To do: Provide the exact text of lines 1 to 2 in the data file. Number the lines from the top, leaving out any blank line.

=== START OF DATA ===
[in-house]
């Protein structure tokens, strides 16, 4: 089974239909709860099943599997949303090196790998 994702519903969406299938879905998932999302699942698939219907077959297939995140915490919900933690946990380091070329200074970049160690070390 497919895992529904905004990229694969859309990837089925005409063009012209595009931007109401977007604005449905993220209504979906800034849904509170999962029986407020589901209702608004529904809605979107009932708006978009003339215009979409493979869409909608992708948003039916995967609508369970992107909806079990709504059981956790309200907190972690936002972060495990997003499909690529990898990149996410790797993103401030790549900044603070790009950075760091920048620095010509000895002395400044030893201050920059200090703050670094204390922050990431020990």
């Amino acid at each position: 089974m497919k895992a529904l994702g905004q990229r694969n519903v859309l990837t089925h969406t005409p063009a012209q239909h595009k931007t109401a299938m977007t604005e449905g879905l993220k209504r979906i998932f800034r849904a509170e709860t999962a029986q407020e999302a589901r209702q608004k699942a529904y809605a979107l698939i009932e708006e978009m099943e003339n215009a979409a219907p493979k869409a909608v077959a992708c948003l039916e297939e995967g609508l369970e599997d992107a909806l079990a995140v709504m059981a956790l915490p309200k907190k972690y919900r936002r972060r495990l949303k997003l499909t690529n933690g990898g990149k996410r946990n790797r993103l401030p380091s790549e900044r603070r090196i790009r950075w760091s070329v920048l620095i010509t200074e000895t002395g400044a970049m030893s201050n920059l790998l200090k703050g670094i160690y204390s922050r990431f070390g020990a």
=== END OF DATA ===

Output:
[in-house]
């Protein structure tokens, strides 16, 4: 089974239909709860099943599997949303090196790998 994702519903969406299938879905998932999302699942698939219907077959297939995140915490919900933690946990380091070329200074970049160690070390 497919895992529904905004990229694969859309990837089925005409063009012209595009931007109401977007604005449905993220209504979906800034849904509170999962029986407020589901209702608004529904809605979107009932708006978009003339215009979409493979869409909608992708948003039916995967609508369970992107909806079990709504059981956790309200907190972690936002972060495990997003499909690529990898990149996410790797993103401030790549900044603070790009950075760091920048620095010509000895002395400044030893201050920059200090703050670094204390922050990431020990």